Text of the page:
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#107 Securing Critical Infrastructure

on Mon Sep 19 2022 17:00:00 GMT-0700 (Pacific Daylight Time)

with Darren W Pulsipher, Carla Trevino,

Keywords: #criticalinfrastructure #hotms #irdeto #otsecurity #edge #cybersecurity #technology #process

Intel’s Darren Pulsipher, Chief Solutions Architect, Public Sector, and Carla Trevino, Solutions Architect, Irdeto, talk about the importance of security in critical infrastructure.

Carla is originally from Mexico, living in Amsterdam after living in several countries, including Germany, over the past four years. She studied industrial and mechatronic engineering, then after working for a few years in the field, she earned an M.S. in mobility systems engineering, where she focused on autonomous vehicles.

The definition of OT critical infrastructure is any point that can trigger chaos in the real world. This is very different from IT infrastructure; IT lacks vital infrastructure. In the OT world, people can die if things go wrong. There can undoubtedly be chaos in the IT world, but the problem can be solved by fixing things. When there is chaos in critical infrastructure such as transportation, accidents can happen, and people’s lives are at stake.

There has been an uptick in the importance of security in critical infrastructure in the last five years, and certainly during the COVID pandemic; critical infrastructure has been relentlessly attacked in some cases. This can be attributed to people becoming bored and more creative, but also because the attack surface increased with the sudden shift to remote work, which broke down some of the security measures previously in place.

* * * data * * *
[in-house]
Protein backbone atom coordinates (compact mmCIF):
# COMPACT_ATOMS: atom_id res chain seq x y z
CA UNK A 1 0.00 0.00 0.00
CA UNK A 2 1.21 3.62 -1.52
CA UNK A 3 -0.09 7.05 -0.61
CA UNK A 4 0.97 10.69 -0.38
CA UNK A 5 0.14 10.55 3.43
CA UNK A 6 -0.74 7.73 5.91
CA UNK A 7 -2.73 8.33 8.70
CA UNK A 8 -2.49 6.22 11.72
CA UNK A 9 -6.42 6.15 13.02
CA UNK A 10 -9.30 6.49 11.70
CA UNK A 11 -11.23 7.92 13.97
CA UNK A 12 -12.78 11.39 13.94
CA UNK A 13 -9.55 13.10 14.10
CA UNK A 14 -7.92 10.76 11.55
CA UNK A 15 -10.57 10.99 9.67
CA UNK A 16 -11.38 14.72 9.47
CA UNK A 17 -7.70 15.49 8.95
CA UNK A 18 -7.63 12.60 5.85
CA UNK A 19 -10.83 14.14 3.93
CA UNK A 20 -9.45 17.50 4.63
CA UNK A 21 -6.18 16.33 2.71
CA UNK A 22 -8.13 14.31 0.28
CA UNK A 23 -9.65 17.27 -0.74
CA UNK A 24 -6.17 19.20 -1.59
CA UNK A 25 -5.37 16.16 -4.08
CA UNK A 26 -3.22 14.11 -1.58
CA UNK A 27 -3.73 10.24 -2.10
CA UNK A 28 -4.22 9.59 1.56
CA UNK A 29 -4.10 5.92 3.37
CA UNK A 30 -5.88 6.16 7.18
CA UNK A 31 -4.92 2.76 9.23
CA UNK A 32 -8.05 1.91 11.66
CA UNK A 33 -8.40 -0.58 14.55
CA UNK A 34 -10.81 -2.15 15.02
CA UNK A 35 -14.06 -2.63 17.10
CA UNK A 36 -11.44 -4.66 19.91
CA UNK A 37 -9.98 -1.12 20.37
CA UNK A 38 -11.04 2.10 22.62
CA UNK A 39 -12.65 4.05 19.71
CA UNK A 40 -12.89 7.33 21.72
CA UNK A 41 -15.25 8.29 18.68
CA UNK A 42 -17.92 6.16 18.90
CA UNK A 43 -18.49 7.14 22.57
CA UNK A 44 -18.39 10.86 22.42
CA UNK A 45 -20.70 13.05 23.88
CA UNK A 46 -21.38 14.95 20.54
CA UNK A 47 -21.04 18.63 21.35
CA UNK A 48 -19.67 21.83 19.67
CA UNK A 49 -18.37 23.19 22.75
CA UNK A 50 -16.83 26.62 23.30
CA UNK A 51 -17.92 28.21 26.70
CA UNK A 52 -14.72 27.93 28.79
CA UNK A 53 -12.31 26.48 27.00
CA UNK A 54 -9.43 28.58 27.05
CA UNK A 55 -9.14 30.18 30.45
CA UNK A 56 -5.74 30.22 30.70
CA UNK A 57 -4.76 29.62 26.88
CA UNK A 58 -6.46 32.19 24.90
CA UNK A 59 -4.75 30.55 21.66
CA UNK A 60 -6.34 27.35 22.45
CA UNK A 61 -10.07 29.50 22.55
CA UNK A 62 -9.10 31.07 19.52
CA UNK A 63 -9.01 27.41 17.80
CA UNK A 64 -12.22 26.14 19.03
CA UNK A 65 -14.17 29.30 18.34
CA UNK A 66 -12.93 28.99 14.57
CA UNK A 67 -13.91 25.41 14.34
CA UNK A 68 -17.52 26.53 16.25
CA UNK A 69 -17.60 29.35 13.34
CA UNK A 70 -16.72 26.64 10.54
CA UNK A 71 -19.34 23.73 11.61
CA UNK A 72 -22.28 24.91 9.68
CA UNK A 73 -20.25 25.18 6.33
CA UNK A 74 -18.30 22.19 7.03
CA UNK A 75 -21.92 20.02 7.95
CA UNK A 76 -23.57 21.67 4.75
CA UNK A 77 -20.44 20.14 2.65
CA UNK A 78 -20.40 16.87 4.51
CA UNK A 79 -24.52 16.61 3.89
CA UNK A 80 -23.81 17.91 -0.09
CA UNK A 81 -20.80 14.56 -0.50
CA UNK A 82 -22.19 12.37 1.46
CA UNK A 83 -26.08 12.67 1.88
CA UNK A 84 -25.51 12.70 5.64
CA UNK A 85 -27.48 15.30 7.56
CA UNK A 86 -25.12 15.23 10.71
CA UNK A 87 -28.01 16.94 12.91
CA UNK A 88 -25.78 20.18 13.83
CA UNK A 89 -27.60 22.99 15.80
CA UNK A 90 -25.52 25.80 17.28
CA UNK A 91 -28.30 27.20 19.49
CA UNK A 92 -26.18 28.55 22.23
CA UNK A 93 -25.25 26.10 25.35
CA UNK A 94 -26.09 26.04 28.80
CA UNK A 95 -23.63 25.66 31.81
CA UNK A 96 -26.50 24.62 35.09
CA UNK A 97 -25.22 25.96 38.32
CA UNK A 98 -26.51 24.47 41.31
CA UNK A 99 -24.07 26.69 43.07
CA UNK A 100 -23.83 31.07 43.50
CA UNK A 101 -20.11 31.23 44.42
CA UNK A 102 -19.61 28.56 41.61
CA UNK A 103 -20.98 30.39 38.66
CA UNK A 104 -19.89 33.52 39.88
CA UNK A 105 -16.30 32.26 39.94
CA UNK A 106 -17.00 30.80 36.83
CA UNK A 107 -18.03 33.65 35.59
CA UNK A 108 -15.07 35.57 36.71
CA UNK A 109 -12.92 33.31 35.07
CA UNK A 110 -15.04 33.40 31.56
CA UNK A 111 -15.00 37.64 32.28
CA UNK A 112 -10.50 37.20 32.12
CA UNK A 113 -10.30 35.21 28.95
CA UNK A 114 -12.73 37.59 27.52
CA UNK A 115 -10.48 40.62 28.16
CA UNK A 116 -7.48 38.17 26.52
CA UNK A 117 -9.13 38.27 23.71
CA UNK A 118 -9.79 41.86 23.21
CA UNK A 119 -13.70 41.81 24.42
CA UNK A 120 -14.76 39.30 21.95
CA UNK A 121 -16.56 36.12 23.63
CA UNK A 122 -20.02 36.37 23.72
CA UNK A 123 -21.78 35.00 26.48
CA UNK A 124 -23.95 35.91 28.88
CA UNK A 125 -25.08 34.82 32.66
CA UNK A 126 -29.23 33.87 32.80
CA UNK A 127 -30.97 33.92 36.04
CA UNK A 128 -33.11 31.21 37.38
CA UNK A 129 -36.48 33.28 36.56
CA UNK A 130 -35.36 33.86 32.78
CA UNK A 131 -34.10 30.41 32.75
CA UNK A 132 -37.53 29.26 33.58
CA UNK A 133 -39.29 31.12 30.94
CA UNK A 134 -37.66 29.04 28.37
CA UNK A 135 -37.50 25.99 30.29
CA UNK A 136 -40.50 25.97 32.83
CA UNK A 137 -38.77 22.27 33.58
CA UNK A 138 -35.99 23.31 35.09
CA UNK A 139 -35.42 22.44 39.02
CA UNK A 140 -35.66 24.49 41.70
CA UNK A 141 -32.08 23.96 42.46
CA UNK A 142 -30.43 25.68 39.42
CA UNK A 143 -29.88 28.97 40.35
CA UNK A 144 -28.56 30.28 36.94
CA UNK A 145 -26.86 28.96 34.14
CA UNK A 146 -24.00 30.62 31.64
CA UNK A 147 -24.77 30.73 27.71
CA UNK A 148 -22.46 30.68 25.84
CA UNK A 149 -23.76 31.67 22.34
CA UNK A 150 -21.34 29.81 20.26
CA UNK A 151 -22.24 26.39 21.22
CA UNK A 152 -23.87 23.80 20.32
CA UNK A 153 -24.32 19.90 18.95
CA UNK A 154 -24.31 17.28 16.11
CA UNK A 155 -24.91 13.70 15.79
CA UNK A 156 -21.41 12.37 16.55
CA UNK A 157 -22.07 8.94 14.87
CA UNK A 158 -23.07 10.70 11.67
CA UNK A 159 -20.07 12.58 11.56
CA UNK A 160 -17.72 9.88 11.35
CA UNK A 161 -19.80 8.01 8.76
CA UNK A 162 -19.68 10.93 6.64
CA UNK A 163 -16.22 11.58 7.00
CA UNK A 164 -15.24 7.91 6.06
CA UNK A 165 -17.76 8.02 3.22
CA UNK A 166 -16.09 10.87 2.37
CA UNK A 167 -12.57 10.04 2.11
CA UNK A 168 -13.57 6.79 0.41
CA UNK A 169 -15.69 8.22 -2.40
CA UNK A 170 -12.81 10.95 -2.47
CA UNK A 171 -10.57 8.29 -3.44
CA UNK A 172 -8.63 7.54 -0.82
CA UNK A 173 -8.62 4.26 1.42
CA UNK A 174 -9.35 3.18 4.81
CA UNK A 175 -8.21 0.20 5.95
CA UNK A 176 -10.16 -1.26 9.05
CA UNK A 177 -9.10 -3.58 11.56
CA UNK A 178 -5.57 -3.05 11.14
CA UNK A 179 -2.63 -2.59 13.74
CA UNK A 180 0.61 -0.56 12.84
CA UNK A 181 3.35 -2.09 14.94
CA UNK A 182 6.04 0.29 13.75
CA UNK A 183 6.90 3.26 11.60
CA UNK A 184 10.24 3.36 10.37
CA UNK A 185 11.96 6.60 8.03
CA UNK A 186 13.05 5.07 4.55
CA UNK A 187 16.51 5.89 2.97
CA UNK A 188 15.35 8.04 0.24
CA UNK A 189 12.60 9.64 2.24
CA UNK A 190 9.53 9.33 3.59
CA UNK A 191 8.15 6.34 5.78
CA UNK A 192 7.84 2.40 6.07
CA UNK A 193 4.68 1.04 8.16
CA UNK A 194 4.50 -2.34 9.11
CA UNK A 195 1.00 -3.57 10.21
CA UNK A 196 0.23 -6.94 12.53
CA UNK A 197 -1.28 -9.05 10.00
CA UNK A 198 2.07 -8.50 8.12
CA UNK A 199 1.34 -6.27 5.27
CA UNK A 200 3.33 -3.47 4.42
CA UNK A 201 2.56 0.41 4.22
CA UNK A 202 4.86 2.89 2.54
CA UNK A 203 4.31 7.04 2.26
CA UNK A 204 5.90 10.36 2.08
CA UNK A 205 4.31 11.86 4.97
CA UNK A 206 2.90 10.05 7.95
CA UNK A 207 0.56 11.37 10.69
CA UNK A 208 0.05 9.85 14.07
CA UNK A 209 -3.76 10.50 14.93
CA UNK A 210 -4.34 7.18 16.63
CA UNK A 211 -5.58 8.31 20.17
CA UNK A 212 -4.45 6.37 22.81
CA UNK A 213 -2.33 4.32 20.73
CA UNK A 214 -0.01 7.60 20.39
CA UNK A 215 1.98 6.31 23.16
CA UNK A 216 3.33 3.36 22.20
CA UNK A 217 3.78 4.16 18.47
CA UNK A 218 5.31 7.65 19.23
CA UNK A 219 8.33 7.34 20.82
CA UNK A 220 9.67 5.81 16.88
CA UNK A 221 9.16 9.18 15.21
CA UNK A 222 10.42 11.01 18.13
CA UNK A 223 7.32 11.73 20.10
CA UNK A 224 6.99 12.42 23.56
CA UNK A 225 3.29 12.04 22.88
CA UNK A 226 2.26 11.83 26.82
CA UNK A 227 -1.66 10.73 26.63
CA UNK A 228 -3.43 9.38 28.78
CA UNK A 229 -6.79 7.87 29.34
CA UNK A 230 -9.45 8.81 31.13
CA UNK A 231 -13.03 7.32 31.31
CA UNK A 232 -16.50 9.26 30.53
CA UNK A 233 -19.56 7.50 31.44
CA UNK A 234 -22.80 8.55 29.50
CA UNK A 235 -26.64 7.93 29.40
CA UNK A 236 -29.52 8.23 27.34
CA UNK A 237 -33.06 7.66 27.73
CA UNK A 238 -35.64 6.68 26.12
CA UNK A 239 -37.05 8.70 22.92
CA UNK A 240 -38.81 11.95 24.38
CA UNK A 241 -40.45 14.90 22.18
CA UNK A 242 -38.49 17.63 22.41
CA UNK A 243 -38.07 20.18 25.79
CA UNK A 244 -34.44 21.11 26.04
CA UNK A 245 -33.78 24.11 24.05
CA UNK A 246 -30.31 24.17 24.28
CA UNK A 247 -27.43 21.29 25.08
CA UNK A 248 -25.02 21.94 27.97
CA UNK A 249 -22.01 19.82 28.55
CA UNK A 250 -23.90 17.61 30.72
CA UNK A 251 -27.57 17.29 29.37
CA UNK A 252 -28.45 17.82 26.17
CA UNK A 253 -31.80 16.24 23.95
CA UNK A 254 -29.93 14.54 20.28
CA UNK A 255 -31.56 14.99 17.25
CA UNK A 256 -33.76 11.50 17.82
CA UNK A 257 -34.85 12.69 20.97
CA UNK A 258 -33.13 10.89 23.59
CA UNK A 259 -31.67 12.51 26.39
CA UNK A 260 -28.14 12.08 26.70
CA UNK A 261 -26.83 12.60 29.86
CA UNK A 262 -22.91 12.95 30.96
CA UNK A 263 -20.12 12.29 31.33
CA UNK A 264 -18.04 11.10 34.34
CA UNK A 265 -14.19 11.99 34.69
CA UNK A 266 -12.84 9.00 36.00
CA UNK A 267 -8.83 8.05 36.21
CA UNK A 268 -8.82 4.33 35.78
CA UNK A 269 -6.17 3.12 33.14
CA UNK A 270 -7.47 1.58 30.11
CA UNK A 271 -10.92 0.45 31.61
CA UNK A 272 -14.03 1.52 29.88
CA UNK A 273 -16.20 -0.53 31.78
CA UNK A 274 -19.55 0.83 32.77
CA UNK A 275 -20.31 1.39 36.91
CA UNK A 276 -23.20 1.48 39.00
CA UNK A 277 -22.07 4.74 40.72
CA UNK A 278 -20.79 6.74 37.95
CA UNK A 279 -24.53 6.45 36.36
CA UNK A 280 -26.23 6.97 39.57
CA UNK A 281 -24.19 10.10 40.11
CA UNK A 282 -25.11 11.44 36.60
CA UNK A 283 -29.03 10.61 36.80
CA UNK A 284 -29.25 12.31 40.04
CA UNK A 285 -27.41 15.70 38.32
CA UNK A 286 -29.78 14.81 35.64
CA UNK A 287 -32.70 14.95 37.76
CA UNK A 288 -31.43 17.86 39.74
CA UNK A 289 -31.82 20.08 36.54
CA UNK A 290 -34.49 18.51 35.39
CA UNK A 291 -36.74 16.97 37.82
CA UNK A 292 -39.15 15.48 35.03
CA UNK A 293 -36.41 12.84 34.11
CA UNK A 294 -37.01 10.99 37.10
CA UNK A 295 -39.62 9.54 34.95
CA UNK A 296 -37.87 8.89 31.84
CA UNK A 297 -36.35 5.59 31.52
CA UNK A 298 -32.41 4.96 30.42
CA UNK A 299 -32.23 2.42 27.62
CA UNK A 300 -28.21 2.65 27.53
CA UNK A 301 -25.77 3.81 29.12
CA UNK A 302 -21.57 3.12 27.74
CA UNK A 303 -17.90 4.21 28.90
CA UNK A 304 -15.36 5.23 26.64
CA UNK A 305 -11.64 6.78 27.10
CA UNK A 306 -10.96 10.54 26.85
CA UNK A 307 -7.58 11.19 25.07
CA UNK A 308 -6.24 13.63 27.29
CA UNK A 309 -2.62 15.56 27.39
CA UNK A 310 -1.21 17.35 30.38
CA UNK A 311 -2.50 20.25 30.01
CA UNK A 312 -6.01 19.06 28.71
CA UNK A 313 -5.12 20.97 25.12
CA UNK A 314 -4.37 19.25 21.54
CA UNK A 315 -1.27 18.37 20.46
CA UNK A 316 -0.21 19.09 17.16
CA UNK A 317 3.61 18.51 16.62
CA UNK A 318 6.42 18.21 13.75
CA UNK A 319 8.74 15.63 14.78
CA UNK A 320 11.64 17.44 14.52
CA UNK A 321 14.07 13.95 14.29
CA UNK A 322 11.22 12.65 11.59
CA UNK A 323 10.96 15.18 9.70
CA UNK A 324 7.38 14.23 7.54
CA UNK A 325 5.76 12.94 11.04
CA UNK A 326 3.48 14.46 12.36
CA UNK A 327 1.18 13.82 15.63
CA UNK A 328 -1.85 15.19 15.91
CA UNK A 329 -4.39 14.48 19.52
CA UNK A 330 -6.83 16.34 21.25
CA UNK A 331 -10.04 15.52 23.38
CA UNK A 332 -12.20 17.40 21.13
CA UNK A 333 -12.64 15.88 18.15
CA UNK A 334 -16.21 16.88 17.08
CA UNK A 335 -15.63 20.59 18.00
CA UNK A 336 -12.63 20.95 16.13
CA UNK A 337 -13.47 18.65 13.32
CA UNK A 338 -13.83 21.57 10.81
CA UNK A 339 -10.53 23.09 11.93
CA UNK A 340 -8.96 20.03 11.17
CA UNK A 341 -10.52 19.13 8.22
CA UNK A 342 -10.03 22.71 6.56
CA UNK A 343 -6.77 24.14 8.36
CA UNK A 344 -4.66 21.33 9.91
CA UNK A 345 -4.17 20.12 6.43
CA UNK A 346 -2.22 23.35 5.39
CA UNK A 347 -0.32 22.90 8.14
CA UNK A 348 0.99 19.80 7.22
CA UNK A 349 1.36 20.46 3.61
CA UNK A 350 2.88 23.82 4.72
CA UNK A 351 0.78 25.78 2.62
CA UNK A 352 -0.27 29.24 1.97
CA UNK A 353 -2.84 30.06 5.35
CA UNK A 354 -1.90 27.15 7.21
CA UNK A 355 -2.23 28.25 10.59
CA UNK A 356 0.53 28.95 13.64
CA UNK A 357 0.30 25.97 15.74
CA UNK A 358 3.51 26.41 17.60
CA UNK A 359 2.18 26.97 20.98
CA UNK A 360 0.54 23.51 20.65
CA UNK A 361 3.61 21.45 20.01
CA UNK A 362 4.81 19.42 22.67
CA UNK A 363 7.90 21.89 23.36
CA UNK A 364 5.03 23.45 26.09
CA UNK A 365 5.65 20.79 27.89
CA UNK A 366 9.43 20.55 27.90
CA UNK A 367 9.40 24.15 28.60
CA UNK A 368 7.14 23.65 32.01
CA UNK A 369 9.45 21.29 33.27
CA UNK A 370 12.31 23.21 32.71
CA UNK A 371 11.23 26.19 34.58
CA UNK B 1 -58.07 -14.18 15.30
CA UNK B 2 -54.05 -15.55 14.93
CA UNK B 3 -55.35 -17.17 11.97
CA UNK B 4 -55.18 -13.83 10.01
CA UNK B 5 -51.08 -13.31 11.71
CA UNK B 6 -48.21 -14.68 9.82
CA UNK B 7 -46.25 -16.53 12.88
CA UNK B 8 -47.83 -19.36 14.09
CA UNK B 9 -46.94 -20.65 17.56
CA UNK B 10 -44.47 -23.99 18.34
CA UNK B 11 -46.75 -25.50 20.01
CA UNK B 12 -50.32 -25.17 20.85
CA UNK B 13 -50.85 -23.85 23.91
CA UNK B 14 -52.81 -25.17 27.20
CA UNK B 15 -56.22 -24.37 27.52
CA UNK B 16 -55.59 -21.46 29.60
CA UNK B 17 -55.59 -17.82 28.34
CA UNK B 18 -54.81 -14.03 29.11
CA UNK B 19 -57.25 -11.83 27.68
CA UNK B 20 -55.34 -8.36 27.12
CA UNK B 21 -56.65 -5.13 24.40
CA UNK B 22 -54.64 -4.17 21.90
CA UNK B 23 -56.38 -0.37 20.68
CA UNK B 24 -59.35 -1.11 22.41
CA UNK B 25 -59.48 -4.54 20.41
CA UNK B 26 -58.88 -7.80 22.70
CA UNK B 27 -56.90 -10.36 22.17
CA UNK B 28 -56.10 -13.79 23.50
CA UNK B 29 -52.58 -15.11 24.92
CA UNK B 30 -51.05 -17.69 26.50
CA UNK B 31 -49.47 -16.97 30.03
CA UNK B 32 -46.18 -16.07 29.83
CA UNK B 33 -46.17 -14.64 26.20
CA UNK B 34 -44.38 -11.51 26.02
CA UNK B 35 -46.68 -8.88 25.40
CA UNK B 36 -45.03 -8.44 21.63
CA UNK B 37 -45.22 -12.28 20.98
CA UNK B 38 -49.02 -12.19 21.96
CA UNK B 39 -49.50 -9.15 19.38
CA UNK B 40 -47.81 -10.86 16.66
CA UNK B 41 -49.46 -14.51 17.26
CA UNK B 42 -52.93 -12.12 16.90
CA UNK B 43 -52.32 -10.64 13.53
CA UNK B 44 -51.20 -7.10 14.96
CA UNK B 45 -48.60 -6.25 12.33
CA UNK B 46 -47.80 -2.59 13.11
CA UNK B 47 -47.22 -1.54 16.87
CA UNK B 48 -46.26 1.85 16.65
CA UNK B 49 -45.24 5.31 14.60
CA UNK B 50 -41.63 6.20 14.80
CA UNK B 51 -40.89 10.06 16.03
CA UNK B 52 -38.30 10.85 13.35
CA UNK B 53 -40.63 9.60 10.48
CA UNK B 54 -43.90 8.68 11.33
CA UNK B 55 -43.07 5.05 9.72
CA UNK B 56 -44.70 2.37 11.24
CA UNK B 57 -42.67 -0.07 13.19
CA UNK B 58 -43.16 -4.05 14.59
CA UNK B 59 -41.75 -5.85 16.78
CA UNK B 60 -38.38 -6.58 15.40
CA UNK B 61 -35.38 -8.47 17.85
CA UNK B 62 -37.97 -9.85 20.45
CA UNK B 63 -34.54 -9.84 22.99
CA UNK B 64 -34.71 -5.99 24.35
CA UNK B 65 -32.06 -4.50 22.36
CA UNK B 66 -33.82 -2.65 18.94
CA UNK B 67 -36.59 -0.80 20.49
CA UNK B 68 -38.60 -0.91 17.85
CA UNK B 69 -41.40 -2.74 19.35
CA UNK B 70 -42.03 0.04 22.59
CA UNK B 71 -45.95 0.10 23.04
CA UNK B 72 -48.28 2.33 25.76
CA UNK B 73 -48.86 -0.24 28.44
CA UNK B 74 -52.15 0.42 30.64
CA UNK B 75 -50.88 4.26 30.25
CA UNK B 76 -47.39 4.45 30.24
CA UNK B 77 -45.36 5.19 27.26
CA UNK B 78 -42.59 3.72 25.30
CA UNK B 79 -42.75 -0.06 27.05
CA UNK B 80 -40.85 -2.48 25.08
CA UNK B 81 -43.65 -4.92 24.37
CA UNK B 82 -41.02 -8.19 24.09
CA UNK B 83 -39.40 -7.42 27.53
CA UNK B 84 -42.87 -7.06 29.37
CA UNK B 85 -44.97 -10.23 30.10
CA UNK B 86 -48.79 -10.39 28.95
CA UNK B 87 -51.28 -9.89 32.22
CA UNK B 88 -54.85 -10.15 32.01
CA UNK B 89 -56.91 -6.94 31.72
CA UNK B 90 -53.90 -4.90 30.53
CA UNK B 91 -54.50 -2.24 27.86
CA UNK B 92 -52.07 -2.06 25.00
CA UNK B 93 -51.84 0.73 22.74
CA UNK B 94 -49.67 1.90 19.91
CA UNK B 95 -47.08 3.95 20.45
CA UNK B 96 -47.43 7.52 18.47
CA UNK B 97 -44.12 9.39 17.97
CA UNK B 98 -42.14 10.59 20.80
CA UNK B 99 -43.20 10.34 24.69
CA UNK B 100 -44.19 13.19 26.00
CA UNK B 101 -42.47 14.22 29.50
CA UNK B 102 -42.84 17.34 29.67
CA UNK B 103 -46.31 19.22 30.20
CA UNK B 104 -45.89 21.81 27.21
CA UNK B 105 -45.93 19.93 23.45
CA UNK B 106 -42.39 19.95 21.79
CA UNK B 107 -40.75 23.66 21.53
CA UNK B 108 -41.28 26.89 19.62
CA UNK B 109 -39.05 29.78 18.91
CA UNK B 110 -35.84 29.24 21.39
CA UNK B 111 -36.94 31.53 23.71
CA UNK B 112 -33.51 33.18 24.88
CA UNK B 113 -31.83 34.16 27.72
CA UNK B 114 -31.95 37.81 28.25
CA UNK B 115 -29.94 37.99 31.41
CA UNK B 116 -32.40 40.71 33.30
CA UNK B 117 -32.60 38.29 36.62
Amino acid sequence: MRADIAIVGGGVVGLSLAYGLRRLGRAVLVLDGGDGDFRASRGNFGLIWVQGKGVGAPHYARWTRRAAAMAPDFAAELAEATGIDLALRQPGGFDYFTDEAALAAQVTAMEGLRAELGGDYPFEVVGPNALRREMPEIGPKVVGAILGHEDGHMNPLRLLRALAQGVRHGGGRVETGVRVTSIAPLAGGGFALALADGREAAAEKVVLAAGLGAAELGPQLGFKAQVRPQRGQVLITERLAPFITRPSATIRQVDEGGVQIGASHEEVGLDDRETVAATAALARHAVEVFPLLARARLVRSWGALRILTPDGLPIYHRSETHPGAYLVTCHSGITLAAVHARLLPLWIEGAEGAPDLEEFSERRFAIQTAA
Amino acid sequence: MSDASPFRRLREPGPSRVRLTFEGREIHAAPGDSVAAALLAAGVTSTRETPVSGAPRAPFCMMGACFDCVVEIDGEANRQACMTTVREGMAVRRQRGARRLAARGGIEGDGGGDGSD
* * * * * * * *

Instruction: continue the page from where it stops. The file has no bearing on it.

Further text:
In transportation, part of the issue is the increase in connectivity, which brings potential attacks. Customers want more services, and companies want more data and access to information. With that comes opening up the transport network. The air gap, which previously offered safeguards, is diminishing.

The industry cannot use security measures that IT has been using for years because IT and OT are entirely different. It is generally standardized, whereas OT is not. OT has a massive ecosystem with significant differences in devices that follow other protocols and implementations. For example, every country has different implementations. OT is also on another level because lives are literally on the line.

Another difference between IT and OT critical infrastructure is that in IT, if there’s a problem in your network, you can isolate it and even shut it down and move the workload elsewhere. That is not possible in critical infrastructure, so the approach is different.

The danger is that IT and OT networks have collapsed because of the desire for more connectivity, and at the same time, there has been an increase in cyber threats. Irdeto seeks to educate the industry on the complexities of these problems and offer solutions. It’s all about preventative solutions, not reacting after a disaster strikes.

Carla says organizations must have experts for security. Developing security in-house based on mandated standards is not good enough as the standards run behind the development.

Irdeto has been securing critical infrastructure for 50 years. They have about 1,000 employees, and 70 percent of them are in research and development to keep on top of what type of attacks are happening today and what kind of attacks can exist in the future. Irdeto strives to be one step ahead or future-proof. Their services evolve as the system evolves.